## Dicing with Death: Chance, Risk and HealthIf you think that statistics has nothing to say about what you do or how you could do it better, then you are either wrong or in need of a more interesting job. Stephen Senn explains here how statistics determines many decisions about medical care--from allocating resources for health, to determining which drugs to license, to cause-and-effect in relation to disease. He tackles big themes: clinical trials and the development of medicines, life tables, vaccines and their risks or lack of them, smoking and lung cancer and even the power of prayer. He entertains with puzzles and paradoxes and covers the lives of famous statistical pioneers. By the end of the book the reader will see how reasoning with probability is essential to making rational decisions in medicine, and how and when it can guide us when faced with choices that impact our health and/or life. Stephen Senn has been a Professor of Pharmaceutical and Health Statistics at the University College of London since 1995. In 2001 he won George C. Challis Award of the University of Florida for contributions to biostatistics. Senn's previous two books are Statistical Issues in Drug Development (Wiley, 1997) and Cross-over Trials in Clinical Research (Wiley, 1993). He is the member of seven editorial boards including Statistics in Medicine and Pharmaceutical Statistics. |

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User Review - Coobeastie - LibraryThingI like this book, but I can only give it a low star rating. It's a complex subject, but well handled by the author. The problem is the number of typos! I studied this book as part of an Open ... Read full review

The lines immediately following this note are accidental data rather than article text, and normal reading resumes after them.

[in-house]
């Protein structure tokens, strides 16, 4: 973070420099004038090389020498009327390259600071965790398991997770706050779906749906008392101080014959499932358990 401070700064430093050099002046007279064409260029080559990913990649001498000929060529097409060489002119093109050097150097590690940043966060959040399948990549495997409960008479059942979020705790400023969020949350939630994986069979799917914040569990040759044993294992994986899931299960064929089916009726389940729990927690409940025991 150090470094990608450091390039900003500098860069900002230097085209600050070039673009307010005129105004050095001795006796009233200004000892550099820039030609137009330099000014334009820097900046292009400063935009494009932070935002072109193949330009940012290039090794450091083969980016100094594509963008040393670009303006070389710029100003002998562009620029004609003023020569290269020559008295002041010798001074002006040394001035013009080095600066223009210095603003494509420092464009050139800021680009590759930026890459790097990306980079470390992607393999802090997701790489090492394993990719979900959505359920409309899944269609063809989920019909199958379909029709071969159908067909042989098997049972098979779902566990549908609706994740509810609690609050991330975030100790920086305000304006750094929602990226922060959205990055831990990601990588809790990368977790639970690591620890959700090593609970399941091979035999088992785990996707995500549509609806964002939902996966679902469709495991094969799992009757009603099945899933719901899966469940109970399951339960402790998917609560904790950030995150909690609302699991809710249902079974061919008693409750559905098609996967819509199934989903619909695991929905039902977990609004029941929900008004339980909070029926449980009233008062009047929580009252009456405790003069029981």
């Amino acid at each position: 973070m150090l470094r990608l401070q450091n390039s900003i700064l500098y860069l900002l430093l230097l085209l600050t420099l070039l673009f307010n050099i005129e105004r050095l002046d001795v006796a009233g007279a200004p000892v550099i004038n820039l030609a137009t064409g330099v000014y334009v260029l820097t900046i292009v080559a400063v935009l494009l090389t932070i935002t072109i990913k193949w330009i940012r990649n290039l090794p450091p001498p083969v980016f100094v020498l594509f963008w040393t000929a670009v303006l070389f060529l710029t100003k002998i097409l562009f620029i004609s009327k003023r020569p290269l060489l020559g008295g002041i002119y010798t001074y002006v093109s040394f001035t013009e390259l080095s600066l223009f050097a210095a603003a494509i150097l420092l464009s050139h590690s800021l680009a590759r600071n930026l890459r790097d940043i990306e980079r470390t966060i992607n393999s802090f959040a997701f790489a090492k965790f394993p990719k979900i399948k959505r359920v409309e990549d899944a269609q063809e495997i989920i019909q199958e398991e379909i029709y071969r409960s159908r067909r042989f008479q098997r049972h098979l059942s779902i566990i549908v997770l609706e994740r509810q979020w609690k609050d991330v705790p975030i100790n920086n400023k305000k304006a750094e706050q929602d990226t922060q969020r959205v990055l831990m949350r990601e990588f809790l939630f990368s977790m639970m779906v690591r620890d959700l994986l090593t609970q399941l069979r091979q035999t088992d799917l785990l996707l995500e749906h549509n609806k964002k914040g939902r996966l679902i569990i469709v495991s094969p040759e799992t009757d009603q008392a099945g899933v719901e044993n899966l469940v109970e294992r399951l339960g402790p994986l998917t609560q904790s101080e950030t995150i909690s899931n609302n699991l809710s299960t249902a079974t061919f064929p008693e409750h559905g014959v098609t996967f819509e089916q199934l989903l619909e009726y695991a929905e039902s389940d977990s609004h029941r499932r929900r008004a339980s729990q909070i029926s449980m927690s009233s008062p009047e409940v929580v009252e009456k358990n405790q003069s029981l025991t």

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accidents alternative amongst analysis apply Arbuthnot average baseline Bayes theorem Bayesian Bernoulli binomial births Bradford Hill breast implants calculate Cambridge chance Chapter clinical trial Cochrane Cochrane Collaboration cohort coin consider correlation coefficient course Daniel deaths difference disease drug effect epidemic equal error evidence example fact famous females Figure Finetti Galton given heads Health immunisation individual infected interest Journal Karl Pearson Kermack Laplace Laplace's law law of succession life-table likelihood London lung cancer males mathematician mathematics mean measles medicine meta-analysis Neyman null hypothesis observed obtain paper patients physician Poisson distribution population possible prob probability of dying problem R. A. Fisher random randomised ratio regression relevant Royal Statistical Society rubella scientists sequence significance test Simpson's paradox smoking standard statistician Suppose Table tail theory tion tosses treatment true type I error vaccine variability women